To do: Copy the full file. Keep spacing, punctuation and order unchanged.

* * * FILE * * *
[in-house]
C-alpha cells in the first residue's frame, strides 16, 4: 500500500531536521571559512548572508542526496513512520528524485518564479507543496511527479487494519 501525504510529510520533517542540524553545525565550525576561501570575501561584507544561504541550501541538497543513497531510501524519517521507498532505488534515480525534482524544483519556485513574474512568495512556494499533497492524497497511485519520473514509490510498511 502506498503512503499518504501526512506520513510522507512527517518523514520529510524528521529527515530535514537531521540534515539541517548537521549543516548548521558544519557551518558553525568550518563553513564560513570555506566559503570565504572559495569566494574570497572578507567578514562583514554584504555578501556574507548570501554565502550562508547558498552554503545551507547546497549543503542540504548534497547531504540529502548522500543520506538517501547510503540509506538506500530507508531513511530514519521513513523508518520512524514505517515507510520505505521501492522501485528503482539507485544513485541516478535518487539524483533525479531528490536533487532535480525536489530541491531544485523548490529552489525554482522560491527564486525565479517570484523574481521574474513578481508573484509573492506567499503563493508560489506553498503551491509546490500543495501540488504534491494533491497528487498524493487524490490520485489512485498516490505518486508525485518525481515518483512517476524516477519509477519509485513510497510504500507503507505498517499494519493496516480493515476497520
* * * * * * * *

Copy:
[in-house]
C-alpha cells in the first residue's frame, strides 16, 4: 500500500531536521571559512548572508542526496513512520528524485518564479507543496511527479487494519 501525504510529510520533517542540524553545525565550525576561501570575501561584507544561504541550501541538497543513497531510501524519517521507498532505488534515480525534482524544483519556485513574474512568495512556494499533497492524497497511485519520473514509490510498511 502506498503512503499518504501526512506520513510522507512527517518523514520529510524528521529527515530535514537531521540534515539541517548537521549543516548548521558544519557551518558553525568550518563553513564560513570555506566559503570565504572559495569566494574570497572578507567578514562583514554584504555578501556574507548570501554565502550562508547558498552554503545551507547546497549543503542540504548534497547531504540529502548522500543520506538517501547510503540509506538506500530507508531513511530514519521513513523508518520512524514505517515507510520505505521501492522501485528503482539507485544513485541516478535518487539524483533525479531528490536533487532535480525536489530541491531544485523548490529552489525554482522560491527564486525565479517570484523574481521574474513578481508573484509573492506567499503563493508560489506553498503551491509546490500543495501540488504534491494533491497528487498524493487524490490520485489512485498516490505518486508525485518525481515518483512517476524516477519509477519509485513510497510504500507503507505498517499494519493496516480493515476497520